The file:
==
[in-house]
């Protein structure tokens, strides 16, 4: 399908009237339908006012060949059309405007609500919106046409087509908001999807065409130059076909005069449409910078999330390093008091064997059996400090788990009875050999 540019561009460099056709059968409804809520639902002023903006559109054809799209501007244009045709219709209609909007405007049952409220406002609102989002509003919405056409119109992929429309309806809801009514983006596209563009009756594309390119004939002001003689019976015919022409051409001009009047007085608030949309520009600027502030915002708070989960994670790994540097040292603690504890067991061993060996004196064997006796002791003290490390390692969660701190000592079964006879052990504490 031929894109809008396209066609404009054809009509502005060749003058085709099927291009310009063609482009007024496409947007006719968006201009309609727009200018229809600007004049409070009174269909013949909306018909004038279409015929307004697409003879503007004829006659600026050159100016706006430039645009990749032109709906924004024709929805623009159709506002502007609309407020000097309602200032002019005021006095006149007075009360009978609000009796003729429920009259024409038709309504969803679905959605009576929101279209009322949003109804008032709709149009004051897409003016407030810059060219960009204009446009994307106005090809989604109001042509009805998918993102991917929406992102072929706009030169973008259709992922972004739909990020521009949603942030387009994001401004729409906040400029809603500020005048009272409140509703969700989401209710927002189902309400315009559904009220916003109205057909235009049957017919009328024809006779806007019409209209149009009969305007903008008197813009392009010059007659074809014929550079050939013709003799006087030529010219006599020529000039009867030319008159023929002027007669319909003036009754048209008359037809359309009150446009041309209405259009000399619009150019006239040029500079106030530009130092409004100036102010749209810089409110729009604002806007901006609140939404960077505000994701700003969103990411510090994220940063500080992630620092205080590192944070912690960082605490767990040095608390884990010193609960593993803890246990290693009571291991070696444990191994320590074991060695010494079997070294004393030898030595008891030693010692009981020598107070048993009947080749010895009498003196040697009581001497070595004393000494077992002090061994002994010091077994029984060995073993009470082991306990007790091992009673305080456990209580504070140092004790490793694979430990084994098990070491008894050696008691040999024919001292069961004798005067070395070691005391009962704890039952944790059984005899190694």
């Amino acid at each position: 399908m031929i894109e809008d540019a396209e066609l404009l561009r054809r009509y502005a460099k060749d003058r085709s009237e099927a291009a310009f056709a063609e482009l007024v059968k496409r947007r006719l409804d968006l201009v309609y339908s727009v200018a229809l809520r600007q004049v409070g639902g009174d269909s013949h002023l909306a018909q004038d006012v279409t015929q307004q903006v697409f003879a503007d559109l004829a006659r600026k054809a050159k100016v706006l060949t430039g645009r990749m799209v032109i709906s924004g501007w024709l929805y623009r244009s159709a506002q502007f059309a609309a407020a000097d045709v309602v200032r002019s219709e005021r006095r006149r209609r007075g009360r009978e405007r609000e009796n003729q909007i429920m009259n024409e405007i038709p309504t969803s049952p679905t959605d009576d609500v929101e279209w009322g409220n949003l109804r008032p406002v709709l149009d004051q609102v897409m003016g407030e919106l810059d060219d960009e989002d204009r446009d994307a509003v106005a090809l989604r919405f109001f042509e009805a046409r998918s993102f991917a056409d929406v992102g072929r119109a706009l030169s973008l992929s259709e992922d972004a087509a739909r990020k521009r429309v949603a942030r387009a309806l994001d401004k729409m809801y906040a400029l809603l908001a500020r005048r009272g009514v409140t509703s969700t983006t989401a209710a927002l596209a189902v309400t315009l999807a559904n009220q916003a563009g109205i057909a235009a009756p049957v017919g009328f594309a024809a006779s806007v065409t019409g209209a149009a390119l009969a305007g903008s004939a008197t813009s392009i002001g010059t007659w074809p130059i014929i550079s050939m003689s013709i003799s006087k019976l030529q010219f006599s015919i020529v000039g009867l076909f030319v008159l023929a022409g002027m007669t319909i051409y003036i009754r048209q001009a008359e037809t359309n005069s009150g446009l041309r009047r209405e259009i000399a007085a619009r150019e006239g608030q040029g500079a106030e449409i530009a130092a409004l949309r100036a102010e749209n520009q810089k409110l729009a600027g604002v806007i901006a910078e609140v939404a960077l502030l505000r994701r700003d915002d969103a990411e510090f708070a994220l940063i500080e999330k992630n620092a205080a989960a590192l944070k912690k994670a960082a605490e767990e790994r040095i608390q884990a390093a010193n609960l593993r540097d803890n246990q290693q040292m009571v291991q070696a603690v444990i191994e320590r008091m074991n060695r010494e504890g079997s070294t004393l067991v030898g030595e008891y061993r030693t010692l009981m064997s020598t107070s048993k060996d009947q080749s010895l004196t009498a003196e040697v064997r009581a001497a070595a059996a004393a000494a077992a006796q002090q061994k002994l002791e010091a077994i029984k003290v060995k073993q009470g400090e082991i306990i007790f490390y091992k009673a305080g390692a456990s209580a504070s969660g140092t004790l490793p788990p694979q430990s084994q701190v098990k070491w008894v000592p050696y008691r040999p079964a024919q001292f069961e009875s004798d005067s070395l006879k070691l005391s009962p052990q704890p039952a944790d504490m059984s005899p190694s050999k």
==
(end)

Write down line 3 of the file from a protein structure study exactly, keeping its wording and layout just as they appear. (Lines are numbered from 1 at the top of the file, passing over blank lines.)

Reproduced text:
């Amino acid at each position: 399908m031929i894109e809008d540019a396209e066609l404009l561009r054809r009509y502005a460099k060749d003058r085709s009237e099927a291009a310009f056709a063609e482009l007024v059968k496409r947007r006719l409804d968006l201009v309609y339908s727009v200018a229809l809520r600007q004049v409070g639902g009174d269909s013949h002023l909306a018909q004038d006012v279409t015929q307004q903006v697409f003879a503007d559109l004829a006659r600026k054809a050159k100016v706006l060949t430039g645009r990749m799209v032109i709906s924004g501007w024709l929805y623009r244009s159709a506002q502007f059309a609309a407020a000097d045709v309602v200032r002019s219709e005021r006095r006149r209609r007075g009360r009978e405007r609000e009796n003729q909007i429920m009259n024409e405007i038709p309504t969803s049952p679905t959605d009576d609500v929101e279209w009322g409220n949003l109804r008032p406002v709709l149009d004051q609102v897409m003016g407030e919106l810059d060219d960009e989002d204009r446009d994307a509003v106005a090809l989604r919405f109001f042509e009805a046409r998918s993102f991917a056409d929406v992102g072929r119109a706009l030169s973008l992929s259709e992922d972004a087509a739909r990020k521009r429309v949603a942030r387009a309806l994001d401004k729409m809801y906040a400029l809603l908001a500020r005048r009272g009514v409140t509703s969700t983006t989401a209710a927002l596209a189902v309400t315009l999807a559904n009220q916003a563009g109205i057909a235009a009756p049957v017919g009328f594309a024809a006779s806007v065409t019409g209209a149009a390119l009969a305007g903008s004939a008197t813009s392009i002001g010059t007659w074809p130059i014929i550079s050939m003689s013709i003799s006087k019976l030529q010219f006599s015919i020529v000039g009867l076909f030319v008159l023929a022409g002027m007669t319909i051409y003036i009754r048209q001009a008359e037809t359309n005069s009150g446009l041309r009047r209405e259009i000399a007085a619009r150019e006239g608030q040029g500079a106030e449409i530009a130092a409004l949309r100036a102010e749209n520009q810089k409110l729009a600027g604002v806007i901006a910078e609140v939404a960077l502030l505000r994701r700003d915002d969103a990411e510090f708070a994220l940063i500080e999330k992630n620092a205080a989960a590192l944070k912690k994670a960082a605490e767990e790994r040095i608390q884990a390093a010193n609960l593993r540097d803890n246990q290693q040292m009571v291991q070696a603690v444990i191994e320590r008091m074991n060695r010494e504890g079997s070294t004393l067991v030898g030595e008891y061993r030693t010692l009981m064997s020598t107070s048993k060996d009947q080749s010895l004196t009498a003196e040697v064997r009581a001497a070595a059996a004393a000494a077992a006796q002090q061994k002994l002791e010091a077994i029984k003290v060995k073993q009470g400090e082991i306990i007790f490390y091992k009673a305080g390692a456990s209580a504070s969660g140092t004790l490793p788990p694979q430990s084994q701190v098990k070491w008894v000592p050696y008691r040999p079964a024919q001292f069961e009875s004798d005067s070395l006879k070691l005391s009962p052990q704890p039952a944790d504490m059984s005899p190694s050999k």